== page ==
Location: The genus Oncidium is found exclusively in the New World Tropics (Western Hemisphere), ranging from Florida and Mexico through Central and much of South America. The genus contains approximately 600 species and is divided into a number of taxonomic sections of closely related species creating what we refer to as the Oncidium alliance. Most species are epiphytic, growing in trees, although a few grow on rocks and some are content to grow on the ground among the leaf litter.
Light: Oncidium orchids, depending on the type, prefer bright indirect light to one or several hours of direct morning sun. In foot-candles (fc), it’s anywhere between 2000-6000 fc (10,000 fc is full sun). Place them in an eastern, southern, or western window in the home. Cattleya level lighting conditions are often sufficient and will allow plants to thrive. Some Oncidium, such as the terete-leaved species and the mule-ear group (Trichocentrum), can tolerate higher illumination, while the cool-growing species are best grown with somewhat less light to keep the plants cooler. The leaves should be a medium green to slightly yellow-green, never a dark, glossy green. The leaves of Trichocentrum and Tolumnia (equitant Oncidium) will show evenly distributed dark speckles often on a reddish background when grown in suitable light.
Temperature: Given that the Oncidium alliance is so widespread, their habitats are quite diverse as well. They are found from tropical lowlands to the cool and cloud forested mountains to some places with arid climates for much of the year. Fret not, for this group of orchids isn’t entirely picky on temperature and will give some leeway. The majority of Oncidium grow well in intermediate temperatures; 60 °F nights and 70-80 °F days. Lowland species take warmer temperatures and those from higher elevations take cooler temperatures; 50-55 °F nights suitable for cooler growers such as Odontoglossum.
Water: Typically Oncidium prefer to be kept evenly moist, never soggy, and will need to be watered again as they approach dryness. Some species require more frequent watering to keep the most recent pseudobulb from shriveling. The alliance differs slightly in their need for water. Some enter a rest period for several months where the plant is neither growing nor flowering. Others have a short rest period. A few have none at all because they initiate inflorescences immediately after completing vegetative growth and then start vegetative growth again following flowering. Those that rest should have somewhat less water during dormancy, but not so little that the pseudobulbs wrinkle to the extreme. As you, the customer, grow your Oncidium you will learn through trial and error how often to water under your plant’s particular growing conditions so that only the back bulbs (older pseudobulbs) are a bit shriveled.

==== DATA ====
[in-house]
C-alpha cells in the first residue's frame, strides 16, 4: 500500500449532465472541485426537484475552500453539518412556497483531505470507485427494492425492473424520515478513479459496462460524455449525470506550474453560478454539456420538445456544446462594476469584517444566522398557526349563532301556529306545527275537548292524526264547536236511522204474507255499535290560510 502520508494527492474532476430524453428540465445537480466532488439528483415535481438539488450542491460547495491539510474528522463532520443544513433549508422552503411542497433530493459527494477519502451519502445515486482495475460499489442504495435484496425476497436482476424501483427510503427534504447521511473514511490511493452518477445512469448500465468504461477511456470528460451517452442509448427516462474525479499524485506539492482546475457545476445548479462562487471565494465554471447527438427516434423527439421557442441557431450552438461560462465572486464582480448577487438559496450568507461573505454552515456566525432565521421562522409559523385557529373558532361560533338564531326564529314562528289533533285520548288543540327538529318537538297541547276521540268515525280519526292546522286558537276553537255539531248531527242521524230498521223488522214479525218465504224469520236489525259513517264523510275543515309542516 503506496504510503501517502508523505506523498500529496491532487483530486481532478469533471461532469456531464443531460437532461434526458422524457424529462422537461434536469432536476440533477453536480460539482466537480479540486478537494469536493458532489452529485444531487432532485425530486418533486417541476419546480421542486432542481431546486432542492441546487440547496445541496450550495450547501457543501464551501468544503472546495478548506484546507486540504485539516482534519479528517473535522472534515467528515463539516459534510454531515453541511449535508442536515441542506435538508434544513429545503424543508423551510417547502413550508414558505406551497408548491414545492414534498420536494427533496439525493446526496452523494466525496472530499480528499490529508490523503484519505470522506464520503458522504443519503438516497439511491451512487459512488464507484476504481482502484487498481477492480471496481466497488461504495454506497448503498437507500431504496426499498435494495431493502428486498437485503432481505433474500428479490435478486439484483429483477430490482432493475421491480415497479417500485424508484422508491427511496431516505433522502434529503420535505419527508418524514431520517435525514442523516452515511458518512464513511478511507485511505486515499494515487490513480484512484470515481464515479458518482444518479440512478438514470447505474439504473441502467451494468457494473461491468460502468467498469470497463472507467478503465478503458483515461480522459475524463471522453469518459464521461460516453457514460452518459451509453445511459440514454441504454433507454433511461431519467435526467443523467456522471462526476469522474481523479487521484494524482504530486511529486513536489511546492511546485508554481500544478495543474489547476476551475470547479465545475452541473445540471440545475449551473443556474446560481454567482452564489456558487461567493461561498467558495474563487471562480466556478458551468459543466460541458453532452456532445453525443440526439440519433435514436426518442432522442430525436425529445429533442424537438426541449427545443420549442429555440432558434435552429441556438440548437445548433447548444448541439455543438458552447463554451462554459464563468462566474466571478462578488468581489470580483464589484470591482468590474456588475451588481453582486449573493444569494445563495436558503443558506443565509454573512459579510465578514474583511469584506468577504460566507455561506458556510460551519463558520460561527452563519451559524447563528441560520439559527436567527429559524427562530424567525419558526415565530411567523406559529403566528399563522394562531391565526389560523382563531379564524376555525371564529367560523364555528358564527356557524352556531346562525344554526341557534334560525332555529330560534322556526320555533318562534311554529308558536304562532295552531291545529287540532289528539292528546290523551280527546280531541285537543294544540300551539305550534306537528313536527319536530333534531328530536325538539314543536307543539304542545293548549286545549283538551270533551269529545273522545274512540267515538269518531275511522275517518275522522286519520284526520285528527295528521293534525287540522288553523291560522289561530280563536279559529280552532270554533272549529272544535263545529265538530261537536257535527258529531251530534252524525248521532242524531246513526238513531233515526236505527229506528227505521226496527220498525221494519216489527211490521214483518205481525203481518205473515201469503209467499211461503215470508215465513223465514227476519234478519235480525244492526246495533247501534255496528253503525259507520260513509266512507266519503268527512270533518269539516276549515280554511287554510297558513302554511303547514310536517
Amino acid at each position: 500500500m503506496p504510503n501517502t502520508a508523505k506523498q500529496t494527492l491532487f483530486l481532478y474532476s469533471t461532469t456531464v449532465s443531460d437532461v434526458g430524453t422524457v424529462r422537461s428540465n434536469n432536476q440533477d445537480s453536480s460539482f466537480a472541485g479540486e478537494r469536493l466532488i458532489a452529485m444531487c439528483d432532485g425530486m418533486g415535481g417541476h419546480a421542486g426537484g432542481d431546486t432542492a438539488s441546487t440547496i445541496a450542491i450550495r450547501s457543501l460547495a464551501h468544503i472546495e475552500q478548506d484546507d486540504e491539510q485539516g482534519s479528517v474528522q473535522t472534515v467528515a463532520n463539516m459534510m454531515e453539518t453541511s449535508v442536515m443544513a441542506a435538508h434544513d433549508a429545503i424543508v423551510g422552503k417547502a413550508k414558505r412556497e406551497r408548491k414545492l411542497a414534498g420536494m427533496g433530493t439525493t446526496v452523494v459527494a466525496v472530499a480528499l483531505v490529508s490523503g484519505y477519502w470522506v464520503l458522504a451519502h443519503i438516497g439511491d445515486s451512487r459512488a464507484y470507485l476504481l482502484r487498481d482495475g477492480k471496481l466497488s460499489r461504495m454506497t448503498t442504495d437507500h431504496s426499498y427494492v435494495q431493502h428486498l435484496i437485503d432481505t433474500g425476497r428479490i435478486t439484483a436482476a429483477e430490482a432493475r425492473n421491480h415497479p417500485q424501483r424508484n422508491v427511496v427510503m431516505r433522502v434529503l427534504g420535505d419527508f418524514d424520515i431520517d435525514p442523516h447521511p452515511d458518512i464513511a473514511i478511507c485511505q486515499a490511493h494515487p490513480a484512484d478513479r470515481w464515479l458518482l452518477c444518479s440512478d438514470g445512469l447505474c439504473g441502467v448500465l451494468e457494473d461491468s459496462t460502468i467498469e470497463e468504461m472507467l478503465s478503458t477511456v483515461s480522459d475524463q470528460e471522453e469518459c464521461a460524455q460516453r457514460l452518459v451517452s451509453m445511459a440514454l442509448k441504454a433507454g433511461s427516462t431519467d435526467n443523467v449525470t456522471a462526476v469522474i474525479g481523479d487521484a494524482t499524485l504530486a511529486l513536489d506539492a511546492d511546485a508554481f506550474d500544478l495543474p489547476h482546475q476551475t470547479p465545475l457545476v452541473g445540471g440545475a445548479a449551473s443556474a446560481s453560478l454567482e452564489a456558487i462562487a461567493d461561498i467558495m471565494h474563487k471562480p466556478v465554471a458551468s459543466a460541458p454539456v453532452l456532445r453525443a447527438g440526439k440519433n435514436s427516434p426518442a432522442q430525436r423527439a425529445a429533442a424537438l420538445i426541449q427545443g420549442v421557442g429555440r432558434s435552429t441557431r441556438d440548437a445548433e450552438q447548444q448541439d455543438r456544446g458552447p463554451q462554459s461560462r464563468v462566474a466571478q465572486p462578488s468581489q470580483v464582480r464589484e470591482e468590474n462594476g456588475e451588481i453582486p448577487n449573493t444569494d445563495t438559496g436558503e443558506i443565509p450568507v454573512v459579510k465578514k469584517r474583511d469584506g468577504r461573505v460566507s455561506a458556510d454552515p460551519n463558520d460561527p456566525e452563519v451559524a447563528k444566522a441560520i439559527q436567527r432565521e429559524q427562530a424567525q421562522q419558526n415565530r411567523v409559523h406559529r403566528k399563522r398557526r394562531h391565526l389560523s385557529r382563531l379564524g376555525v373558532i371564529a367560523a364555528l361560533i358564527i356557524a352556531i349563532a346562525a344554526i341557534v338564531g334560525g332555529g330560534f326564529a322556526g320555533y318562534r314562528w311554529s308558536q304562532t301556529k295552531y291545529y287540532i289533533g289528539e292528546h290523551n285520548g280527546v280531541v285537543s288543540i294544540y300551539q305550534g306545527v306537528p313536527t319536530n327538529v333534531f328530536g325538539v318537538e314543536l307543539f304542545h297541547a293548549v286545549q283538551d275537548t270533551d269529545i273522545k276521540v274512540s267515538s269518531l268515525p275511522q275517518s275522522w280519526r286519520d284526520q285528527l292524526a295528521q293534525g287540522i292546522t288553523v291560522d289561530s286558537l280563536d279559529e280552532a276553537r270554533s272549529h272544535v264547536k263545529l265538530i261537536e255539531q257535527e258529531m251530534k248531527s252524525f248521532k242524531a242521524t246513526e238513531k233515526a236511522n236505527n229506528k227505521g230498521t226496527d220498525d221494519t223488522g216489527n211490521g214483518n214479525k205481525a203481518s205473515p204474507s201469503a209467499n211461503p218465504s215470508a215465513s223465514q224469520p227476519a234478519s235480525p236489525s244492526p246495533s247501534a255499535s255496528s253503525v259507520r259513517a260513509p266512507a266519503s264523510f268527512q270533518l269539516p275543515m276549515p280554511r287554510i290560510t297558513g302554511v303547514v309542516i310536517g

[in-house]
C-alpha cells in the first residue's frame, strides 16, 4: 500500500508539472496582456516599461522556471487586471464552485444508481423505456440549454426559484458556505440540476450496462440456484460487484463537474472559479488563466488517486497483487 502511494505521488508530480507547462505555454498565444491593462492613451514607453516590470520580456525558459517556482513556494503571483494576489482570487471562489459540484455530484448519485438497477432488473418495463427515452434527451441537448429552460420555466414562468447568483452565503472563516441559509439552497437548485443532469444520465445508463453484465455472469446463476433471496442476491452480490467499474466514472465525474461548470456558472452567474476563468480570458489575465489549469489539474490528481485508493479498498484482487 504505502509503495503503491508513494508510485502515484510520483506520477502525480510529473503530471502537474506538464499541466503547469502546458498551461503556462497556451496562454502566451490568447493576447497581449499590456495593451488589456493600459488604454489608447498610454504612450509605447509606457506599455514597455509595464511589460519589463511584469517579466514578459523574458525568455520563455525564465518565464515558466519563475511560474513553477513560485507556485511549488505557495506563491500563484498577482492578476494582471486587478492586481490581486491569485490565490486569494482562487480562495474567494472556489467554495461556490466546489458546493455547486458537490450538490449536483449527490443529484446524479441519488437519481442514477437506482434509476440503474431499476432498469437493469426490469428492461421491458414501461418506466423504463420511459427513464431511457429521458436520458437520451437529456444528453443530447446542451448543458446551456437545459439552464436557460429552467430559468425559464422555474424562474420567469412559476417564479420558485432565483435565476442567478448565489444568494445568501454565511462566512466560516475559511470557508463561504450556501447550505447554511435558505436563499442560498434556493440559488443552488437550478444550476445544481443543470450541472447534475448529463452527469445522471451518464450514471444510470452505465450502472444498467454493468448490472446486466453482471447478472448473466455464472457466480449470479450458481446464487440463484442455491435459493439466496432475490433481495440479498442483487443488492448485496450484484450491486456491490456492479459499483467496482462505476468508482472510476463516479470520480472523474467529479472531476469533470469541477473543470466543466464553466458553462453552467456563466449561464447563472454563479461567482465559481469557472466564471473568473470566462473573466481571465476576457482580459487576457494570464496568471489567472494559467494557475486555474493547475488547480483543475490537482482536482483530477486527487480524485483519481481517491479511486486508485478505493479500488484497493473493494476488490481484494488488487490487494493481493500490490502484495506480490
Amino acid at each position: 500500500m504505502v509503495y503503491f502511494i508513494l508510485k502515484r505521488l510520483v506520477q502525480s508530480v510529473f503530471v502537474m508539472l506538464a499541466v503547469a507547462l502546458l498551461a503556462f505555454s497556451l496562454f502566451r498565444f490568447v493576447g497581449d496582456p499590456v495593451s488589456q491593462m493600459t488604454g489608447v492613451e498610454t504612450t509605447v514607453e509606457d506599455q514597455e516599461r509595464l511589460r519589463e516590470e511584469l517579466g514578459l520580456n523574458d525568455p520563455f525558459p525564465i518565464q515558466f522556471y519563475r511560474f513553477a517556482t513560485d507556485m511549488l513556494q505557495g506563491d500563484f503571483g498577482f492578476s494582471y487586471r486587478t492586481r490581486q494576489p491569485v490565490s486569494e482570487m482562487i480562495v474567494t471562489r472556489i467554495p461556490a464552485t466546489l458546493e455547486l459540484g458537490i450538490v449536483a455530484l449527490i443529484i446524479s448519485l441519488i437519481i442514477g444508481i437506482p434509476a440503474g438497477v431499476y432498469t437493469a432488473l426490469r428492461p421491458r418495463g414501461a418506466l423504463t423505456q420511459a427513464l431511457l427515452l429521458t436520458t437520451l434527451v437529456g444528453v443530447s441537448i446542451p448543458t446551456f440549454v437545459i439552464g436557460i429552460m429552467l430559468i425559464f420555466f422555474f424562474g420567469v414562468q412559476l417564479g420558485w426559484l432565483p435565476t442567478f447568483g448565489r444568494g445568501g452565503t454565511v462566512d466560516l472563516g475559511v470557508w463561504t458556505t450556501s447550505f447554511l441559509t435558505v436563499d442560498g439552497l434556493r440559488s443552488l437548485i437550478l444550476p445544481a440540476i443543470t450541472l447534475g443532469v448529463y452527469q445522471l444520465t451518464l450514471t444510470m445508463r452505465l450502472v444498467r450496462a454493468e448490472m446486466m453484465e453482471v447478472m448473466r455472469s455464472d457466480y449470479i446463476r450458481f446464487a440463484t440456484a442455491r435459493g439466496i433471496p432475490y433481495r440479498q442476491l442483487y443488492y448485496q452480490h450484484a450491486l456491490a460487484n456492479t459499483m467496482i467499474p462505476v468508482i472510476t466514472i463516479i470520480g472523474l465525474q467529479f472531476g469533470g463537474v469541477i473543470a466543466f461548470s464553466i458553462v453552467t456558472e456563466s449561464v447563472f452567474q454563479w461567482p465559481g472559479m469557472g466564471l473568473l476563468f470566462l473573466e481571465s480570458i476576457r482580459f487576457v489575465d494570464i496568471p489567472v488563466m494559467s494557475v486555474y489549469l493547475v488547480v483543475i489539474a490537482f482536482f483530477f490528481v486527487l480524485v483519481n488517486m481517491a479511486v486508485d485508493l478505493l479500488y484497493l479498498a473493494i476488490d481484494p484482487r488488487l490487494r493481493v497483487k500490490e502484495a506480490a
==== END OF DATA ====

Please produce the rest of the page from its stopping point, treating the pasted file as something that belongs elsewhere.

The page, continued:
Humidity: The optimum relative humidity for Oncidium is 50-70%, but they can tolerate lows of 30-40% as well. Morning mistings are highly recommended, especially during the winter months when homes are heated depleting moisture in the air. Sometimes if the humidity is too low, flower buds may brown, shrivel, and drop.
Air Circulation: Not only Oncidium, but for all orchids, movement of air is beneficial. The air should be humid to prevent desiccation and the flow should be gentle. Small muffin-type fans are useful for growing areas in the home. Good air circulation tends to result in quicker drying of potting media, which is essential for healthy roots allowing them to breathe.
Fertilizer: A half-strength balanced fertilizer or Michigan State University (MSU) formula solution (reverse osmosis/distilled/rain water or tap water) applied weekly during the active growth months should suffice. For the autumn and winter months, a quarter-strength balanced fertilizer or MSU formula solution can be applied every other week to once a month.
Re-Potting: This typically takes place every other year to when the plant was first potted, or when the media starts to break down and decompose. The best time to re-pot is at the start of new root growth to help establish the plant in its new container. As a rule of thumb, orchids prefer their roots being tight in their pots, so be sure to provide a pot that is large enough to accommodate for more root growth while still providing a snug rootzone. The media used for Oncidium is typically composed of pine or fir bark, charcoal, and perlite. Sometimes sphagnum moss is used, but beware that sphagnum is capable of holding 10x its weight in water; it’s super absorbent. Sometimes Oncidium are mounted on slabs of tree fern or cork bark, but small limbs from rough-barked trees and driftwood are particularly useful, and also look pretty cool (but don’t start hacking your neighbor’s shrubs for mounting materials)! Each of these mounting pieces provide excellent drainage, but mounted plants require more frequent watering than those in pots. The plants root strongly on plaques, and with their roots being exposed to air, they often don’t require re-mounting for five years or more.